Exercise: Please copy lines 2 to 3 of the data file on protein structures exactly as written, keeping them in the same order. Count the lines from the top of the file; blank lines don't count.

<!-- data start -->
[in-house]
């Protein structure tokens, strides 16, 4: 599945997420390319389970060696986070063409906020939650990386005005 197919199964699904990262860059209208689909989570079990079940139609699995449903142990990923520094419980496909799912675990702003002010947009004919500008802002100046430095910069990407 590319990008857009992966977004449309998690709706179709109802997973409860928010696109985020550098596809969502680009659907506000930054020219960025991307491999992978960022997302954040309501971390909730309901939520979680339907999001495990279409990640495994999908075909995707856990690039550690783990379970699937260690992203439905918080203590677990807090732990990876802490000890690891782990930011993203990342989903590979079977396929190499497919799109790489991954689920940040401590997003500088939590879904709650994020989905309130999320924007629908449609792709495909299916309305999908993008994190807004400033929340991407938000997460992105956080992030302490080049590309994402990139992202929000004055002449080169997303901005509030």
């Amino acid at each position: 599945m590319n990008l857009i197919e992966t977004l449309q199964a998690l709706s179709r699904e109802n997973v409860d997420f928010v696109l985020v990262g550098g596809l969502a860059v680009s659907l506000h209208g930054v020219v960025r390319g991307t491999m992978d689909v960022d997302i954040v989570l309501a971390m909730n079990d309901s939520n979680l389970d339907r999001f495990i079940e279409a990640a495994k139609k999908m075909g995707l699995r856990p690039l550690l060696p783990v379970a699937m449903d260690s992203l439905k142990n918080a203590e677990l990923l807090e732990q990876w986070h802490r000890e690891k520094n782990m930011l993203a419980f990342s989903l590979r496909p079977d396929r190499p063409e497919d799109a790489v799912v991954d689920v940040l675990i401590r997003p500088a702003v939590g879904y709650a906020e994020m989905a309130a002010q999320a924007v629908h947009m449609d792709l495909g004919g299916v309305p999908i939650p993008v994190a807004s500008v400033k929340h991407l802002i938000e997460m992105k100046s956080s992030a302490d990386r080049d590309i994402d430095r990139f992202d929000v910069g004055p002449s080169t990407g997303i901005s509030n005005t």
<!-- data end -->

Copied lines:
């Protein structure tokens, strides 16, 4: 599945997420390319389970060696986070063409906020939650990386005005 197919199964699904990262860059209208689909989570079990079940139609699995449903142990990923520094419980496909799912675990702003002010947009004919500008802002100046430095910069990407 590319990008857009992966977004449309998690709706179709109802997973409860928010696109985020550098596809969502680009659907506000930054020219960025991307491999992978960022997302954040309501971390909730309901939520979680339907999001495990279409990640495994999908075909995707856990690039550690783990379970699937260690992203439905918080203590677990807090732990990876802490000890690891782990930011993203990342989903590979079977396929190499497919799109790489991954689920940040401590997003500088939590879904709650994020989905309130999320924007629908449609792709495909299916309305999908993008994190807004400033929340991407938000997460992105956080992030302490080049590309994402990139992202929000004055002449080169997303901005509030």
């Amino acid at each position: 599945m590319n990008l857009i197919e992966t977004l449309q199964a998690l709706s179709r699904e109802n997973v409860d997420f928010v696109l985020v990262g550098g596809l969502a860059v680009s659907l506000h209208g930054v020219v960025r390319g991307t491999m992978d689909v960022d997302i954040v989570l309501a971390m909730n079990d309901s939520n979680l389970d339907r999001f495990i079940e279409a990640a495994k139609k999908m075909g995707l699995r856990p690039l550690l060696p783990v379970a699937m449903d260690s992203l439905k142990n918080a203590e677990l990923l807090e732990q990876w986070h802490r000890e690891k520094n782990m930011l993203a419980f990342s989903l590979r496909p079977d396929r190499p063409e497919d799109a790489v799912v991954d689920v940040l675990i401590r997003p500088a702003v939590g879904y709650a906020e994020m989905a309130a002010q999320a924007v629908h947009m449609d792709l495909g004919g299916v309305p999908i939650p993008v994190a807004s500008v400033k929340h991407l802002i938000e997460m992105k100046s956080s992030a302490d990386r080049d590309i994402d430095r990139f992202d929000v910069g004055p002449s080169t990407g997303i901005s509030n005005t």